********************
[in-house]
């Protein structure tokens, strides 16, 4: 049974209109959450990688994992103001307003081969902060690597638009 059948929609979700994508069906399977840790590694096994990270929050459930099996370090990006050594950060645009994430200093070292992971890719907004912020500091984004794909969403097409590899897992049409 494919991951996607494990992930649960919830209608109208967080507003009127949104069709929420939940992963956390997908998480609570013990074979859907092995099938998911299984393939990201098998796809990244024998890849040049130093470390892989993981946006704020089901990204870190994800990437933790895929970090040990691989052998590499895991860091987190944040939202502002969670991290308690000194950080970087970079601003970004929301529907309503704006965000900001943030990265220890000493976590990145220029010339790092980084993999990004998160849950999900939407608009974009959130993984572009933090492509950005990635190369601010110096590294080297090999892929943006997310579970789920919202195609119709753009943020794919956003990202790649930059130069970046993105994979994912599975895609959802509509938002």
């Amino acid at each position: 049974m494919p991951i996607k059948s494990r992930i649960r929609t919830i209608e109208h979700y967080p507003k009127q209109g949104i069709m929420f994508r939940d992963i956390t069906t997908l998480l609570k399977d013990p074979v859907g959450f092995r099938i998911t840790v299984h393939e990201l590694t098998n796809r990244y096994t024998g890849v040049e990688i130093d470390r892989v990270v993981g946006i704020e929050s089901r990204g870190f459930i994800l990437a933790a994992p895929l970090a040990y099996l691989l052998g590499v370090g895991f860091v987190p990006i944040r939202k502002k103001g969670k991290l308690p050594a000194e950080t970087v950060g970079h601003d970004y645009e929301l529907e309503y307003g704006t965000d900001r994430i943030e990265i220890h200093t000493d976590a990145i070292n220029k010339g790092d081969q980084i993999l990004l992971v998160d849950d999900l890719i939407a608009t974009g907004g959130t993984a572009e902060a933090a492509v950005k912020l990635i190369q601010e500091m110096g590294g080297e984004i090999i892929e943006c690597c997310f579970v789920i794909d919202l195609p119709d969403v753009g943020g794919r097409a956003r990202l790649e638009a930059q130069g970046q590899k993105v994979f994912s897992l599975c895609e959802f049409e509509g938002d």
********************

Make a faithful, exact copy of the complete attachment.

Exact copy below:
[in-house]
């Protein structure tokens, strides 16, 4: 049974209109959450990688994992103001307003081969902060690597638009 059948929609979700994508069906399977840790590694096994990270929050459930099996370090990006050594950060645009994430200093070292992971890719907004912020500091984004794909969403097409590899897992049409 494919991951996607494990992930649960919830209608109208967080507003009127949104069709929420939940992963956390997908998480609570013990074979859907092995099938998911299984393939990201098998796809990244024998890849040049130093470390892989993981946006704020089901990204870190994800990437933790895929970090040990691989052998590499895991860091987190944040939202502002969670991290308690000194950080970087970079601003970004929301529907309503704006965000900001943030990265220890000493976590990145220029010339790092980084993999990004998160849950999900939407608009974009959130993984572009933090492509950005990635190369601010110096590294080297090999892929943006997310579970789920919202195609119709753009943020794919956003990202790649930059130069970046993105994979994912599975895609959802509509938002």
């Amino acid at each position: 049974m494919p991951i996607k059948s494990r992930i649960r929609t919830i209608e109208h979700y967080p507003k009127q209109g949104i069709m929420f994508r939940d992963i956390t069906t997908l998480l609570k399977d013990p074979v859907g959450f092995r099938i998911t840790v299984h393939e990201l590694t098998n796809r990244y096994t024998g890849v040049e990688i130093d470390r892989v990270v993981g946006i704020e929050s089901r990204g870190f459930i994800l990437a933790a994992p895929l970090a040990y099996l691989l052998g590499v370090g895991f860091v987190p990006i944040r939202k502002k103001g969670k991290l308690p050594a000194e950080t970087v950060g970079h601003d970004y645009e929301l529907e309503y307003g704006t965000d900001r994430i943030e990265i220890h200093t000493d976590a990145i070292n220029k010339g790092d081969q980084i993999l990004l992971v998160d849950d999900l890719i939407a608009t974009g907004g959130t993984a572009e902060a933090a492509v950005k912020l990635i190369q601010e500091m110096g590294g080297e984004i090999i892929e943006c690597c997310f579970v789920i794909d919202l195609p119709d969403v753009g943020g794919r097409a956003r990202l790649e638009a930059q130069g970046q590899k993105v994979f994912s897992l599975c895609e959802f049409e509509g938002d």